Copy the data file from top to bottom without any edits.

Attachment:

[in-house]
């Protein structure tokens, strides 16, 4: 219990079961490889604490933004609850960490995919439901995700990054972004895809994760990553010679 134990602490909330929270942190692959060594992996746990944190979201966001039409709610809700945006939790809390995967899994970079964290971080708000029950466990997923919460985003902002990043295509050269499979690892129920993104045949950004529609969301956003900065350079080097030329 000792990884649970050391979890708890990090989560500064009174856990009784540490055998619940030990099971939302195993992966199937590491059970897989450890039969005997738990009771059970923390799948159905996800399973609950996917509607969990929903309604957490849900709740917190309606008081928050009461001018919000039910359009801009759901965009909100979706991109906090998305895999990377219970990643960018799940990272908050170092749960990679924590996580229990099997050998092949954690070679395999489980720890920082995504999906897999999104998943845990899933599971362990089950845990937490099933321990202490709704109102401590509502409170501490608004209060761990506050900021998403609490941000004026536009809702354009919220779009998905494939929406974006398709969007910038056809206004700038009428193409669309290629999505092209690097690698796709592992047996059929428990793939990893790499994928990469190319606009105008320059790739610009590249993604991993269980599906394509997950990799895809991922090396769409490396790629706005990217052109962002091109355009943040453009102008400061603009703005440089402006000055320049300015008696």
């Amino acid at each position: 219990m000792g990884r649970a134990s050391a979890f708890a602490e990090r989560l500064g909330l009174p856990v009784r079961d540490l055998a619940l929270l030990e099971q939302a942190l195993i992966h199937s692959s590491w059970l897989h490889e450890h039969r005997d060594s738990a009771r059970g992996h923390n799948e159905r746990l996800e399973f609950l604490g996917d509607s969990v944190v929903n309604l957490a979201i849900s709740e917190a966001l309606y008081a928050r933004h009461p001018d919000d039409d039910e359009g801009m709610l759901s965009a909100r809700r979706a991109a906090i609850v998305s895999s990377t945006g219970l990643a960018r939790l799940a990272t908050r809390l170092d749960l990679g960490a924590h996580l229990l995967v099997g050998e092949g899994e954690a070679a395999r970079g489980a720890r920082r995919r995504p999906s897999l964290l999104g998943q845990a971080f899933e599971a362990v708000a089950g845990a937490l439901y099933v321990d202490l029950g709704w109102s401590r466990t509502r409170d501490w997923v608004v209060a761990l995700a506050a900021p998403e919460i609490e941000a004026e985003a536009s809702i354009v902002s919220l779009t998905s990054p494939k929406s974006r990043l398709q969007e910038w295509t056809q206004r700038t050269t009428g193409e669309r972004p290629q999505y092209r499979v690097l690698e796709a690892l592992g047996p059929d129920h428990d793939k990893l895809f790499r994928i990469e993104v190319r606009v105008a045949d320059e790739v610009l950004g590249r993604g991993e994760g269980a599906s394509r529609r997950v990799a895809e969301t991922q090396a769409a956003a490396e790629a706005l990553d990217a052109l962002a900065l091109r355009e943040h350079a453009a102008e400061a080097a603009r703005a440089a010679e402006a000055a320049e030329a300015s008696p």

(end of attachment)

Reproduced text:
[in-house]
């Protein structure tokens, strides 16, 4: 219990079961490889604490933004609850960490995919439901995700990054972004895809994760990553010679 134990602490909330929270942190692959060594992996746990944190979201966001039409709610809700945006939790809390995967899994970079964290971080708000029950466990997923919460985003902002990043295509050269499979690892129920993104045949950004529609969301956003900065350079080097030329 000792990884649970050391979890708890990090989560500064009174856990009784540490055998619940030990099971939302195993992966199937590491059970897989450890039969005997738990009771059970923390799948159905996800399973609950996917509607969990929903309604957490849900709740917190309606008081928050009461001018919000039910359009801009759901965009909100979706991109906090998305895999990377219970990643960018799940990272908050170092749960990679924590996580229990099997050998092949954690070679395999489980720890920082995504999906897999999104998943845990899933599971362990089950845990937490099933321990202490709704109102401590509502409170501490608004209060761990506050900021998403609490941000004026536009809702354009919220779009998905494939929406974006398709969007910038056809206004700038009428193409669309290629999505092209690097690698796709592992047996059929428990793939990893790499994928990469190319606009105008320059790739610009590249993604991993269980599906394509997950990799895809991922090396769409490396790629706005990217052109962002091109355009943040453009102008400061603009703005440089402006000055320049300015008696």
């Amino acid at each position: 219990m000792g990884r649970a134990s050391a979890f708890a602490e990090r989560l500064g909330l009174p856990v009784r079961d540490l055998a619940l929270l030990e099971q939302a942190l195993i992966h199937s692959s590491w059970l897989h490889e450890h039969r005997d060594s738990a009771r059970g992996h923390n799948e159905r746990l996800e399973f609950l604490g996917d509607s969990v944190v929903n309604l957490a979201i849900s709740e917190a966001l309606y008081a928050r933004h009461p001018d919000d039409d039910e359009g801009m709610l759901s965009a909100r809700r979706a991109a906090i609850v998305s895999s990377t945006g219970l990643a960018r939790l799940a990272t908050r809390l170092d749960l990679g960490a924590h996580l229990l995967v099997g050998e092949g899994e954690a070679a395999r970079g489980a720890r920082r995919r995504p999906s897999l964290l999104g998943q845990a971080f899933e599971a362990v708000a089950g845990a937490l439901y099933v321990d202490l029950g709704w109102s401590r466990t509502r409170d501490w997923v608004v209060a761990l995700a506050a900021p998403e919460i609490e941000a004026e985003a536009s809702i354009v902002s919220l779009t998905s990054p494939k929406s974006r990043l398709q969007e910038w295509t056809q206004r700038t050269t009428g193409e669309r972004p290629q999505y092209r499979v690097l690698e796709a690892l592992g047996p059929d129920h428990d793939k990893l895809f790499r994928i990469e993104v190319r606009v105008a045949d320059e790739v610009l950004g590249r993604g991993e994760g269980a599906s394509r529609r997950v990799a895809e969301t991922q090396a769409a956003a490396e790629a706005l990553d990217a052109l962002a900065l091109r355009e943040h350079a453009a102008e400061a080097a603009r703005a440089a010679e402006a000055a320049e030329a300015s008696p």